Data analysis

Content and interpretive analyses were performed on all interview transcripts to identify key themes and concepts as described by the key informants. A preliminary codebook was developed from the questions included in the key informant interview guides and the descriptive coding of the first four transcripts reviewed (two epidemiologist and two health officer transcripts). Descriptive coding for the development of the preliminary codebook was conducted by two research team members (AC, JF). The coding between the two research team members was compared for consistency followed by group discussions with the full research team (AC, JF, WT, and WTAE). Coding of additional transcripts was conducted by one individual (AC), and new codes were developed throughout the coding process, as they emerged from the data. After all of the transcripts were reviewed, a complete codebook of descriptive codes and family codes was completed and finalized. Codes were grouped independently into families and sub-families. Independent groups were compared and all families and sub-families were created through discussion. Codes were created and analyzed using ATLAS.ti software.


The information obtained in the key informant interviews is summarized in this section by the main topics: disease investigation and surge capacity, use of the Incident Command System (ICS) to manage the public health response, epidemiologic data sources for situation awareness, laboratory capacity for novel influenza A (H1N1) testing, and regional communication. Table 2 provides a summary of the 23 respondents’ titles, average years served in their organization, and the average number of personnel directly supervised by the respondents.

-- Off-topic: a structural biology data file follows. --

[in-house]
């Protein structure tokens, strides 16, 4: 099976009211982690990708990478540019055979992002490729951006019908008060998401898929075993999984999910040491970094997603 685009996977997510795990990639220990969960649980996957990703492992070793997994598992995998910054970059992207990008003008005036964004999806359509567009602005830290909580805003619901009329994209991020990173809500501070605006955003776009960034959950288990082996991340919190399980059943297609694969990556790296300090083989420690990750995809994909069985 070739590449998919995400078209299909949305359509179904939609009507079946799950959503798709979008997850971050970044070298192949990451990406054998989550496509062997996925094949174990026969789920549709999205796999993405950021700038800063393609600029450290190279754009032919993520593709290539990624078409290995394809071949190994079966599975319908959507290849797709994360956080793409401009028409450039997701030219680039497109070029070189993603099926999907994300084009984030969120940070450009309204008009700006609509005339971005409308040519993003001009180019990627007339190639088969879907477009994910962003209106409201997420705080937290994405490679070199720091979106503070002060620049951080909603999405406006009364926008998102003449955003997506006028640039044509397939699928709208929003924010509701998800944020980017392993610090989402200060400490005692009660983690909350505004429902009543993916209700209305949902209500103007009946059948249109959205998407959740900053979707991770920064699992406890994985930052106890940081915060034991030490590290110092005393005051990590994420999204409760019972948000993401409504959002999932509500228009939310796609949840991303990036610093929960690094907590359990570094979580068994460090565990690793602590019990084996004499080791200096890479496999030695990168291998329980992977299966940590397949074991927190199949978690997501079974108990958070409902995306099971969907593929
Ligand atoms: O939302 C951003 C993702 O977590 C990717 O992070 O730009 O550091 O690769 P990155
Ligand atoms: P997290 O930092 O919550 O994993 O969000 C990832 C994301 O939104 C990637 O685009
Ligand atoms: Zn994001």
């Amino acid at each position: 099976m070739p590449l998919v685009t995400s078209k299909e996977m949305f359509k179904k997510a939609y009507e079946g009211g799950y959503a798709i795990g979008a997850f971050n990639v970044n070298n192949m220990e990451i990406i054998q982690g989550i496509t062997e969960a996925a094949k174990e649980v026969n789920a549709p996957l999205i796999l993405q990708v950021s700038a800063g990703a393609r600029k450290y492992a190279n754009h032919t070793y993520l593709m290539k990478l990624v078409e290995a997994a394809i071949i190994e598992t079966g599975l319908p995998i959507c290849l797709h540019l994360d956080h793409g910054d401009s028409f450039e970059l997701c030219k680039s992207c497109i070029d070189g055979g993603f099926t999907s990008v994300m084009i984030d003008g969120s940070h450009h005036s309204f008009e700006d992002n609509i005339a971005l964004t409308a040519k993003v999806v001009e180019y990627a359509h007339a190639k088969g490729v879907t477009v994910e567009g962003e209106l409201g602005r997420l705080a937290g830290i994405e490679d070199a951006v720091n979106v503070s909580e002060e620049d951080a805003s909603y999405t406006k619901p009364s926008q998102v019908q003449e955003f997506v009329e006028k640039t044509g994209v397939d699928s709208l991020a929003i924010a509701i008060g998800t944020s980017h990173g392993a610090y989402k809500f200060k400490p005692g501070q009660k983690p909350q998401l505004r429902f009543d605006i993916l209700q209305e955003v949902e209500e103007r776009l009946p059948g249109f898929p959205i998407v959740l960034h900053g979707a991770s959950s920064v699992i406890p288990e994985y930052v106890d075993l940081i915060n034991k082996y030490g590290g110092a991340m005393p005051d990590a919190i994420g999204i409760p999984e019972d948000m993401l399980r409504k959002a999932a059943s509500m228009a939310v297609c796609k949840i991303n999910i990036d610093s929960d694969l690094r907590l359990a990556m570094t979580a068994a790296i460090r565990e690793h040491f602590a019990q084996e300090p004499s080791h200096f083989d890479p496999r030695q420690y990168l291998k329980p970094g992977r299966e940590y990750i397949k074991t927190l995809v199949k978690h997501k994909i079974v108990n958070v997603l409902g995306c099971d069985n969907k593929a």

Table 2 Respondent roles in 2009

Disease investigations and surge capacity

The EpiNet study focused heavily on the initial response to the emergence of the H1N1 pandemic, including the high level of disease investigation activities that occurred in the spring and summer of 2009. During the initial phase of the pandemic all cases of laboratory-confirmed novel influenza A (H1N1) were reported to CDPH, including all influenza-related hospitalizations and deaths. Beginning July 15, 2009, LHDs were asked to report only hospitalizations, fatalities and outbreaks of novel H1N1 influenza to CDPH; reporting of individual outpatient cases was no longer required [19]. On August 12, 2009, LHDs were asked to report hospitalized cases of novel H1N1 influenza as weekly aggregate numbers. Intensive care unit cases and fatal cases continued to be reported using individual case report forms [20]. These reporting guidelines provided by CDPH were adhered to by each LHD in the EpiNet study, although many participants noted that the rapidly-changing guidelines resulted in “information overload”.